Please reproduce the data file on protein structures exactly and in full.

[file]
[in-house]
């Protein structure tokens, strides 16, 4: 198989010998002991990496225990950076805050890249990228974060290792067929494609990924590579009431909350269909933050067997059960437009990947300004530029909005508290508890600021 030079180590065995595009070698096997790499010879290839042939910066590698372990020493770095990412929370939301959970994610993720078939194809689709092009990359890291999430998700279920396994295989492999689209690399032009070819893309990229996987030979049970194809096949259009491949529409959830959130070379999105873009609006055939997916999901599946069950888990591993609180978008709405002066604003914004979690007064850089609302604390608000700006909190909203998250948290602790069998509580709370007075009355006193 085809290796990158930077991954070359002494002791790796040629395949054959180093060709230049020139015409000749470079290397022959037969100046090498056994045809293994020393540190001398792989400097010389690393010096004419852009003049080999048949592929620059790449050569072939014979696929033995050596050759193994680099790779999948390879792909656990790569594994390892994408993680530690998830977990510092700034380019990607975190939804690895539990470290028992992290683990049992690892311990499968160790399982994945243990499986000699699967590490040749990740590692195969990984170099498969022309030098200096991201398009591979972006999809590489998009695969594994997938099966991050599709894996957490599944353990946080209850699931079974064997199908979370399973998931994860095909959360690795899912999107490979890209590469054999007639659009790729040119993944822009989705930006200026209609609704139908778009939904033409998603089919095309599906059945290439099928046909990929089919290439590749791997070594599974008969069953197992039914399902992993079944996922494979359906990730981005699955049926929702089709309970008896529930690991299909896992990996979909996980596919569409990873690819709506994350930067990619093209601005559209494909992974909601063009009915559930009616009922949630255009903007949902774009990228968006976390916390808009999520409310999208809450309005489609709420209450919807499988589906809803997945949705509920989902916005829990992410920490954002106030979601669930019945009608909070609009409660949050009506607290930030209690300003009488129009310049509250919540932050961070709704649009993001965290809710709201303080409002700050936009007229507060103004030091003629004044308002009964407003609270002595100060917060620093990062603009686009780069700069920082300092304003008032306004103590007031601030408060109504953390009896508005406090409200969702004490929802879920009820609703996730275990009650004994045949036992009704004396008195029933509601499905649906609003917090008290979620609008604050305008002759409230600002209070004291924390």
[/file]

[in-house]
């Protein structure tokens, strides 16, 4: 198989010998002991990496225990950076805050890249990228974060290792067929494609990924590579009431909350269909933050067997059960437009990947300004530029909005508290508890600021 030079180590065995595009070698096997790499010879290839042939910066590698372990020493770095990412929370939301959970994610993720078939194809689709092009990359890291999430998700279920396994295989492999689209690399032009070819893309990229996987030979049970194809096949259009491949529409959830959130070379999105873009609006055939997916999901599946069950888990591993609180978008709405002066604003914004979690007064850089609302604390608000700006909190909203998250948290602790069998509580709370007075009355006193 085809290796990158930077991954070359002494002791790796040629395949054959180093060709230049020139015409000749470079290397022959037969100046090498056994045809293994020393540190001398792989400097010389690393010096004419852009003049080999048949592929620059790449050569072939014979696929033995050596050759193994680099790779999948390879792909656990790569594994390892994408993680530690998830977990510092700034380019990607975190939804690895539990470290028992992290683990049992690892311990499968160790399982994945243990499986000699699967590490040749990740590692195969990984170099498969022309030098200096991201398009591979972006999809590489998009695969594994997938099966991050599709894996957490599944353990946080209850699931079974064997199908979370399973998931994860095909959360690795899912999107490979890209590469054999007639659009790729040119993944822009989705930006200026209609609704139908778009939904033409998603089919095309599906059945290439099928046909990929089919290439590749791997070594599974008969069953197992039914399902992993079944996922494979359906990730981005699955049926929702089709309970008896529930690991299909896992990996979909996980596919569409990873690819709506994350930067990619093209601005559209494909992974909601063009009915559930009616009922949630255009903007949902774009990228968006976390916390808009999520409310999208809450309005489609709420209450919807499988589906809803997945949705509920989902916005829990992410920490954002106030979601669930019945009608909070609009409660949050009506607290930030209690300003009488129009310049509250919540932050961070709704649009993001965290809710709201303080409002700050936009007229507060103004030091003629004044308002009964407003609270002595100060917060620093990062603009686009780069700069920082300092304003008032306004103590007031601030408060109504953390009896508005406090409200969702004490929802879920009820609703996730275990009650004994045949036992009704004396008195029933509601499905649906609003917090008290979620609008604050305008002759409230600002209070004291924390």